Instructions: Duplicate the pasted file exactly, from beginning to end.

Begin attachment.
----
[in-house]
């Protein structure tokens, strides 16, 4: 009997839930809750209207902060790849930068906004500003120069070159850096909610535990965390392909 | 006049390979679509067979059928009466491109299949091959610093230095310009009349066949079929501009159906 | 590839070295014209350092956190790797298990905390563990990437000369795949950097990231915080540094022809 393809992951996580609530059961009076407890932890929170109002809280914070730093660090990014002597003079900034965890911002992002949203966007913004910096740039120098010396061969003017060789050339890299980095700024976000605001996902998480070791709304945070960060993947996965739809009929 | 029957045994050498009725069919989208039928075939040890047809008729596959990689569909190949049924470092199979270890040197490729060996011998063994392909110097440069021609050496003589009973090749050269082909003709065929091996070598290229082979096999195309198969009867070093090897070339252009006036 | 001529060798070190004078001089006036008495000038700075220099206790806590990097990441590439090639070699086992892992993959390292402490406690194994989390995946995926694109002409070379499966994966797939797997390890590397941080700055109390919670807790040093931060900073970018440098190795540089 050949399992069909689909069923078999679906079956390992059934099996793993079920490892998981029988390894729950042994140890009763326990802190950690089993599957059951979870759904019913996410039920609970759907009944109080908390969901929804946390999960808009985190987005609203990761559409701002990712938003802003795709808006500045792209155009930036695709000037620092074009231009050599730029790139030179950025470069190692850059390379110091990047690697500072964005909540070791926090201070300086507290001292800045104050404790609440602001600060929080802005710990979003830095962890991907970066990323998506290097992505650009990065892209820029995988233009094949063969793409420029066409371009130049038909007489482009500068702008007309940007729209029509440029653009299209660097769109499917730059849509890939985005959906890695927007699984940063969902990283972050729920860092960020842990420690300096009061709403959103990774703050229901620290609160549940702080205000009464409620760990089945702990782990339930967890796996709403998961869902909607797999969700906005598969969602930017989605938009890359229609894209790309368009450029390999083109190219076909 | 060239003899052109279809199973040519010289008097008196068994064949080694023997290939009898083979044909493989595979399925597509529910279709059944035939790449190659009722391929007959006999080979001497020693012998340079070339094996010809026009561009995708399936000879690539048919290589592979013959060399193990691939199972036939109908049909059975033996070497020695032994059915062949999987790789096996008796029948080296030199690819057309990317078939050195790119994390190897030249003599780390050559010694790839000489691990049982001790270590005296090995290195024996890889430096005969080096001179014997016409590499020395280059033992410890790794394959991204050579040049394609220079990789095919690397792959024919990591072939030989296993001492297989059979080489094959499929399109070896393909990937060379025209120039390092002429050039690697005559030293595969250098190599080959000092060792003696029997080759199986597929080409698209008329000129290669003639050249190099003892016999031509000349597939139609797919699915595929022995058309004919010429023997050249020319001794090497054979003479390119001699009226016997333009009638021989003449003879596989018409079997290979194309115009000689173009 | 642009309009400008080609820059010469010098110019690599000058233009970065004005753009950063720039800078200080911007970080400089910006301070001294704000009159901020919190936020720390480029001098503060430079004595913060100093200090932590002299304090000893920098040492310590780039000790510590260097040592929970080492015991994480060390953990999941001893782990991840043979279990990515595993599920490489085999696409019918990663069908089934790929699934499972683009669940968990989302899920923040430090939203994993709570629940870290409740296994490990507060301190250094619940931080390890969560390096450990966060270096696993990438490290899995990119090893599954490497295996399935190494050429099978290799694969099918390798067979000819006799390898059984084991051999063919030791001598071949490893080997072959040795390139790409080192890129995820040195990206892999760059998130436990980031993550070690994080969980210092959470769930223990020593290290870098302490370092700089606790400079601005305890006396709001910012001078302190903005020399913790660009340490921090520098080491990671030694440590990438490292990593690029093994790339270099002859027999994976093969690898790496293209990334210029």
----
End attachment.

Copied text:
[in-house]
């Protein structure tokens, strides 16, 4: 009997839930809750209207902060790849930068906004500003120069070159850096909610535990965390392909 | 006049390979679509067979059928009466491109299949091959610093230095310009009349066949079929501009159906 | 590839070295014209350092956190790797298990905390563990990437000369795949950097990231915080540094022809 393809992951996580609530059961009076407890932890929170109002809280914070730093660090990014002597003079900034965890911002992002949203966007913004910096740039120098010396061969003017060789050339890299980095700024976000605001996902998480070791709304945070960060993947996965739809009929 | 029957045994050498009725069919989208039928075939040890047809008729596959990689569909190949049924470092199979270890040197490729060996011998063994392909110097440069021609050496003589009973090749050269082909003709065929091996070598290229082979096999195309198969009867070093090897070339252009006036 | 001529060798070190004078001089006036008495000038700075220099206790806590990097990441590439090639070699086992892992993959390292402490406690194994989390995946995926694109002409070379499966994966797939797997390890590397941080700055109390919670807790040093931060900073970018440098190795540089 050949399992069909689909069923078999679906079956390992059934099996793993079920490892998981029988390894729950042994140890009763326990802190950690089993599957059951979870759904019913996410039920609970759907009944109080908390969901929804946390999960808009985190987005609203990761559409701002990712938003802003795709808006500045792209155009930036695709000037620092074009231009050599730029790139030179950025470069190692850059390379110091990047690697500072964005909540070791926090201070300086507290001292800045104050404790609440602001600060929080802005710990979003830095962890991907970066990323998506290097992505650009990065892209820029995988233009094949063969793409420029066409371009130049038909007489482009500068702008007309940007729209029509440029653009299209660097769109499917730059849509890939985005959906890695927007699984940063969902990283972050729920860092960020842990420690300096009061709403959103990774703050229901620290609160549940702080205000009464409620760990089945702990782990339930967890796996709403998961869902909607797999969700906005598969969602930017989605938009890359229609894209790309368009450029390999083109190219076909 | 060239003899052109279809199973040519010289008097008196068994064949080694023997290939009898083979044909493989595979399925597509529910279709059944035939790449190659009722391929007959006999080979001497020693012998340079070339094996010809026009561009995708399936000879690539048919290589592979013959060399193990691939199972036939109908049909059975033996070497020695032994059915062949999987790789096996008796029948080296030199690819057309990317078939050195790119994390190897030249003599780390050559010694790839000489691990049982001790270590005296090995290195024996890889430096005969080096001179014997016409590499020395280059033992410890790794394959991204050579040049394609220079990789095919690397792959024919990591072939030989296993001492297989059979080489094959499929399109070896393909990937060379025209120039390092002429050039690697005559030293595969250098190599080959000092060792003696029997080759199986597929080409698209008329000129290669003639050249190099003892016999031509000349597939139609797919699915595929022995058309004919010429023997050249020319001794090497054979003479390119001699009226016997333009009638021989003449003879596989018409079997290979194309115009000689173009 | 642009309009400008080609820059010469010098110019690599000058233009970065004005753009950063720039800078200080911007970080400089910006301070001294704000009159901020919190936020720390480029001098503060430079004595913060100093200090932590002299304090000893920098040492310590780039000790510590260097040592929970080492015991994480060390953990999941001893782990991840043979279990990515595993599920490489085999696409019918990663069908089934790929699934499972683009669940968990989302899920923040430090939203994993709570629940870290409740296994490990507060301190250094619940931080390890969560390096450990966060270096696993990438490290899995990119090893599954490497295996399935190494050429099978290799694969099918390798067979000819006799390898059984084991051999063919030791001598071949490893080997072959040795390139790409080192890129995820040195990206892999760059998130436990980031993550070690994080969980210092959470769930223990020593290290870098302490370092700089606790400079601005305890006396709001910012001078302190903005020399913790660009340490921090520098080491990671030694440590990438490292990593690029093994790339270099002859027999994976093969690898790496293209990334210029």